Gohebiaethau. [Nid ydym mewn un modd yn gyfrifol am syniadau ein gwahanol ohebwyr.] NEED OF REFORM. To the Editor of "THE LONDON WELSHMAN." DEAR SIR,-Looking back over the past six months or so, one frequently finds in your columns complaints and criticisms of various adjudications at different Eisteddfodau. In addition to that, the attitude taken up by some people present (especially competing choirs and their conductors) as soon as a verdict is given against them, is by no means creditable-it is occasionally even disgraceful—especially to a Christian community. In order to secure the continual success of these com- petitive gatherings in London, a reform is needed in this respect Enthusiasm is all very well, but when it takes the form of bitter argument and loss of temper, it is indeed to be despised. Every competitor or member of a competing choir would do well to remember calmly at all times that there are others competing too, and that the decisions of the adjudicators are absolutely final. May I also add that their decisions are, in the great majority of cases, sincere and without bias. Surely, as Welshmen, we ought to grant that adjudicators do their utmost to give justice at all times, and if we are on the losing side once, then, instead of creating the least disturbance, we ought ever to be ready to congratulate the winner rather than find fault with the adjudicators or adopt means of expressing our dissatisfaction in any bitter way, for, by so doing, one only shows his high self-esteem—and that is nothing but conceit, a passion that should always be conspicuous by its absence. Nothing can be more harmful to the Eisteddfod than the unseemly attitude often taken up by losing competi- tors, particularly in the case of competing choirs. It seems as if everyone has quite pre-determined that he cannot be beaten, and, if beaten, instead of granting the possible superiority of others, immediately proceeds to find fault with the adjudicators, sometimes in a very spiteful and objectionable way. Such a spirit is entirely contrary to the true spirit ot the Eisteddfod-it is even contrary to the natural sporting instinct of human nature. Take, for instance, inter- 'Varsity competitions in any sport, where is the competi- tion keener than in these events ? Yet, there is not one atom of jealousy or ill-feeling evident-on the contrary, the loser is the first to heartily congratulate the winner. The same good spirit may often be seen in professional football and sports. Now, when one thinks of the high ideals and objects of the Eisteddfod, and, in addition, that the great majority of the participators are members of some Christian body or other, surely we ought to be able, at least, to equal the sporting world in point of accepting defeat and admiring the success of others as well as our own. The Welsh people do not easily see or admit the superiority of others, even when pronounced by strangers whose ability is unquestionable. If the Eisteddfod is to succeed harmoniously in London, we must in some way get rid of that feeling of self-assurance of success, and always remember that there are others competing, too. Above all, let us be gentlemanly enough to grant that adjudicators are sincere and just in all their remarks and decisions-if we fail to concede this point, we are not worthy to be called men. Enthusiastic competition, free from antagonistic rivalry and narrow-minded jealousy, is healthy, and, so long as it remains in that state, the Eisteddfod will succeed and maintain its high ideals and objects, to the edification of many. It will be a source of enjoyment to all music lovers, and nothing but gain can possibly result from it. May the next Eisteddfod season in London bring together again former competitors in vast numbers in keen and earnest competitions, ready either to win fresh laurels or to admire the talent of others who may come to the front. The loser to-day may win to-morrow but, remember, success is never to be predestinated by self-assurance. One may be good, yet there is always the possibility of another being better. HAYDN. GARSIWN." At Olygydd y LONDON WELSHMAN." SYR,—Tra yn darllen rhan o'r WELSHMAN am yr wythnos ddiweddaf, syrthiodd fy ngolygon ar y gair uchod,-yr ail waith i mi ei weled yn argraffedig fel ansoddair. Gan nas gwn ei ystyr, ac mai yn mhapyr Cymry Llundain y gwelais y gair yn cael ei arfer ddwy- waith yn y modd uchod, carwn gael eglurhad ar ei ystyr, neu gael eich rheswm dros ddefnyddio gair ansathredig, ac enw priodol fel ansoddair. Teg ydyw dweyd i mi glywed un o'r Aelodau Seneddol Cymreig yn arfer y gair mewn cymdeithas ddiwylliadol- eto yn Liundain-ond nid wyf wedi cael ei esboniad hyd yn hyn (cafwyd dipyn o sebon) ond y mae y sen gysyllt- wyd a'r gair yn parhau i daenu ei sawyr anhyfryd, ac yr wyf am wybod y rheswm am ei ddefnyddio yn awr genych chwi, neu farw yn yr ymgyrch. Vr wyf yn gwybod fod rhanbarth o un o drefi mwyaf henafol Cymru yn dwyn yr enw "Y Garsiwn," ac yn rhinwedd y ffaith mai yno y'm magwyd, ac fel darllenydd cyson o'r WELSHMAN, yr wyf yn protestio yn erbyn i chwi ddefnyddio enw cartref pobl barchus fel ansoddair i ddangos ei-ch anghymeradwyaeth o ymddygiadau "personau cyhoeddus mewn tref arall. Yr eiddoch, mewn gwaed oer, UN 0 ELANT Y GARSIWN.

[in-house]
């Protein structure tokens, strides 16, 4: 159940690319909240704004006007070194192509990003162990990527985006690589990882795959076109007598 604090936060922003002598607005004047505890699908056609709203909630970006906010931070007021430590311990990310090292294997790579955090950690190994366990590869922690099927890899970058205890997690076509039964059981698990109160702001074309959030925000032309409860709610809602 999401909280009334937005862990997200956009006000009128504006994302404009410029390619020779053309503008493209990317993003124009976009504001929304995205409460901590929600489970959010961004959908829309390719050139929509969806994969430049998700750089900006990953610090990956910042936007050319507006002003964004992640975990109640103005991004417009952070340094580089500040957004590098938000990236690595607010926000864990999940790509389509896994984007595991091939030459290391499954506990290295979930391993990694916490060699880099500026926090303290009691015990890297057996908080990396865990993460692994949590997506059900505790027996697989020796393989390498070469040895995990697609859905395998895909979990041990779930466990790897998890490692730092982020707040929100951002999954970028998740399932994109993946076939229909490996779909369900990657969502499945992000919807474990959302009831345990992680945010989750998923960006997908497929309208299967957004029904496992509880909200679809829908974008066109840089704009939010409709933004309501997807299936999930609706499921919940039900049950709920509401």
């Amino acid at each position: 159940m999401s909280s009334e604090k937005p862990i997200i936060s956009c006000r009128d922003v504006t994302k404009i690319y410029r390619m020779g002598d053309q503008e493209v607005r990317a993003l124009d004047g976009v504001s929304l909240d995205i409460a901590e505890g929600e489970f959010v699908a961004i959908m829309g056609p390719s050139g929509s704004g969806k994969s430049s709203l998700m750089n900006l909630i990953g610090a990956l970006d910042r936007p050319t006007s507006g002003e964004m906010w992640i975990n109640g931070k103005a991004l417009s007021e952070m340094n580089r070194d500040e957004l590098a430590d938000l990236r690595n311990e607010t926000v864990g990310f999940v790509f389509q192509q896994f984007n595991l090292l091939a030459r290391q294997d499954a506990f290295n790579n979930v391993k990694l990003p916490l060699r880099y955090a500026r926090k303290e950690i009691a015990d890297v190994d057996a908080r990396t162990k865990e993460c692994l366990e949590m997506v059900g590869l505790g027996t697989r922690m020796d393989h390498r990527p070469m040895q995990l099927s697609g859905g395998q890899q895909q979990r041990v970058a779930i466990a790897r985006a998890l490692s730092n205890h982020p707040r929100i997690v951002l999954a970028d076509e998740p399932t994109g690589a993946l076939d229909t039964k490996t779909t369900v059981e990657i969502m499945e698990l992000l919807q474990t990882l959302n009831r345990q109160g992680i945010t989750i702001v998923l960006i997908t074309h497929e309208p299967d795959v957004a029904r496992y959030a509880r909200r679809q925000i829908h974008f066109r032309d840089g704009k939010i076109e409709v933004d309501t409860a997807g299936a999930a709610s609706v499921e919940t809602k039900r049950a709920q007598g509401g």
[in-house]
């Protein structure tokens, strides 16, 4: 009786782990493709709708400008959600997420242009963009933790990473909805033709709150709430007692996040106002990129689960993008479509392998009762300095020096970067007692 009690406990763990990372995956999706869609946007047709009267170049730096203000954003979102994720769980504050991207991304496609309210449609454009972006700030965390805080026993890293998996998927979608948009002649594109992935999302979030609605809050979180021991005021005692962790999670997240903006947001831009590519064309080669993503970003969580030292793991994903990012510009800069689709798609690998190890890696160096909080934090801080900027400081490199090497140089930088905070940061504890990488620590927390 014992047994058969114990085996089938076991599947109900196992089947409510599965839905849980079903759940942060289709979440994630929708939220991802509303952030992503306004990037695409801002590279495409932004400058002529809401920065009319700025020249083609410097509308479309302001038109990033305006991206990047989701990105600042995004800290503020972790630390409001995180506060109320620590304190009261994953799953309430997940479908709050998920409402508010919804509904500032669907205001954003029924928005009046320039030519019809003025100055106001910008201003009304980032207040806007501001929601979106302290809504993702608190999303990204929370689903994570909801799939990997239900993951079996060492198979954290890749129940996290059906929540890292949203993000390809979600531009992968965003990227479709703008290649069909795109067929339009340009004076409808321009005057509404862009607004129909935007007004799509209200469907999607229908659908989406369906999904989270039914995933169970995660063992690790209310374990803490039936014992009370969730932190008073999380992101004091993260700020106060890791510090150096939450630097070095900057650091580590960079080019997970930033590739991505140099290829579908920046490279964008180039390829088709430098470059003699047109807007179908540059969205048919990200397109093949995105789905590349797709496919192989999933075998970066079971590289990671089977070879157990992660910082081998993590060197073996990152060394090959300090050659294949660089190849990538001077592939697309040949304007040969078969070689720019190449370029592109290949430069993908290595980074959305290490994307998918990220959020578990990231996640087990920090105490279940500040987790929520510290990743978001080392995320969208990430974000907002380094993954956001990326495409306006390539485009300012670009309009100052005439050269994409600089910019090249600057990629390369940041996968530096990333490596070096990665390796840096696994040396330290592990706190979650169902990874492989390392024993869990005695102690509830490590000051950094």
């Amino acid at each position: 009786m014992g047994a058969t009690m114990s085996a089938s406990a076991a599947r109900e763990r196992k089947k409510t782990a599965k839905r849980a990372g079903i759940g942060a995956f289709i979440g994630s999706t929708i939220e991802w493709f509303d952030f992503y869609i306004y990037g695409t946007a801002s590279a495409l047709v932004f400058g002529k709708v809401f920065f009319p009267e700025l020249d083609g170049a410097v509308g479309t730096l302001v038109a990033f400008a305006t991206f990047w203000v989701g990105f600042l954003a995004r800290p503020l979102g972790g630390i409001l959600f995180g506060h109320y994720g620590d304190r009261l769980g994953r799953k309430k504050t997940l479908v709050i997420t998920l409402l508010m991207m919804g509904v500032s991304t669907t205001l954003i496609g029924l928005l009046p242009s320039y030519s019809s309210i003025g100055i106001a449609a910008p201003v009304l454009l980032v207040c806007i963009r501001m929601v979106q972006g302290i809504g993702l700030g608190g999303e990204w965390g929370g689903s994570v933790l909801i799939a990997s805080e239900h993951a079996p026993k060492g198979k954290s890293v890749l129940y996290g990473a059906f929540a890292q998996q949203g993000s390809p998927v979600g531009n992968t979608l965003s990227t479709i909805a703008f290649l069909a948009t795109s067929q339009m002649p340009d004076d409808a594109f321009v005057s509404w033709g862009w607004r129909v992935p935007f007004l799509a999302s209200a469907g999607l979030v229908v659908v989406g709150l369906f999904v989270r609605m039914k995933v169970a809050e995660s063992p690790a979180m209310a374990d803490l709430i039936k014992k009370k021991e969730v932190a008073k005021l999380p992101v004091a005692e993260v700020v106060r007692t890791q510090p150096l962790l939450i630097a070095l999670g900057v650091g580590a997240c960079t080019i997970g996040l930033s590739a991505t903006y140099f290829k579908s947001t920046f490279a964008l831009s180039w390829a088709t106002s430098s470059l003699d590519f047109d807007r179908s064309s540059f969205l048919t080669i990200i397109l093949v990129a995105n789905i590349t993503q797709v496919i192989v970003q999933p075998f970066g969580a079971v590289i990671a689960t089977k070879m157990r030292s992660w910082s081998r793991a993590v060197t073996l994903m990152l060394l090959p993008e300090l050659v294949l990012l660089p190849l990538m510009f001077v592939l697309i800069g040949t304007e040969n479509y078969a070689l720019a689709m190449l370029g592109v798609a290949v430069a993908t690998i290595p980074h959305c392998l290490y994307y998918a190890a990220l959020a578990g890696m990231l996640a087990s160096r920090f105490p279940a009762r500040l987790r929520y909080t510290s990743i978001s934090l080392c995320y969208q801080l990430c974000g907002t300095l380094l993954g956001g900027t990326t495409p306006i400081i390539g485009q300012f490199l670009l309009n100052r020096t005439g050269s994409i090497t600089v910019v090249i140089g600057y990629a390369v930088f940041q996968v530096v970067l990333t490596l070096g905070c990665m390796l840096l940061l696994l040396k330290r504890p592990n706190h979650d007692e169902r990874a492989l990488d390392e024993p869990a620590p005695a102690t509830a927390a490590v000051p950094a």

AT EIN GOHEBWYR. E. H. DAVIES. -Gwneir, fe barheir y gyfres o erthyglau desgrifiadol am Gymru yn ein colofnau yn ystod misoedd yr haf. Yn y rhifyn nesaf rhoddir tipvn o hanes Aber- ystwyth a'i phrydferthion. B. D. JONES.—Diolch i chwi am eich nodiadau, a rhoddir lie bob amser i unrhyw newydd o ddyddordeb ynglyn a'r bywyd Cymreig yn y ddinas. D. WILLIAMS.—Mae'r ddau hanes fel pe'n gwrth- ddweyd eu gilydd, ond dylech gofio fod y Gymraeg ar y blaen yn mhob peth. Croniclo'r cyfarfod oedd yn mwriad ein gohebydd Cymreig, ond mae'n eglur fod son am y cinio wedi dyrysu tipyn ar ei frwdfrydedd cenedlaethol. TOM DAVIES.—Ei bybyrwch cenedlgarol berodd i'n gohebydd o'r Deheubarth ddweyd mae'r prif Arglwydd Farnwr fu ar ymweliad a Chymmrodorion y Rhondda. V Barnwr Vaughan Williams feddyliai, yr hwn yn ol pob gwir Gymro a ddylai fod yn y brif sedd gyfreithiol ers blynyddau lawer. Diolch i chwi am eich cywiriad. E. J. R.—Diau fod rhai pethau yn y cyfarfodydd y gellwch ei beio, ond ar adegau o'r fath dylech gofio fod y bobl yn cael eu cynhyrfu gan y teimladau dwysaf. Nid trwy feirniadu'r Diwygiad na phigo brychau ar ei waith, y mae i ni ledaenu'r ysbryd yn y tir. E. OWEN.—Dylech gael y papyr bob boreu dydd Sadwrn, fan bellaf, yn eich tref. Rhoddwch archeb am dano i'r Mri. Smith ar yr orsaf, a diau y gwnant ei ddanfon yn rheolaidd. GLANTAWE.—Yr ydym yn falch i glywed fod y fath gefnogaeth gynyddol yn cael ei roddi i'r LONDON WELSHMAN yn eich cymydogaeth, ac mor gynted ag y sylweddola'r bobl yng Nghymru y fath undeb gadarn a greir ganddo cydrhwng Cymry'r hen wlad a'u brodyr ar draws y byd, mae'n sicr y gwerthir miloedd yn ychwaneg o hono.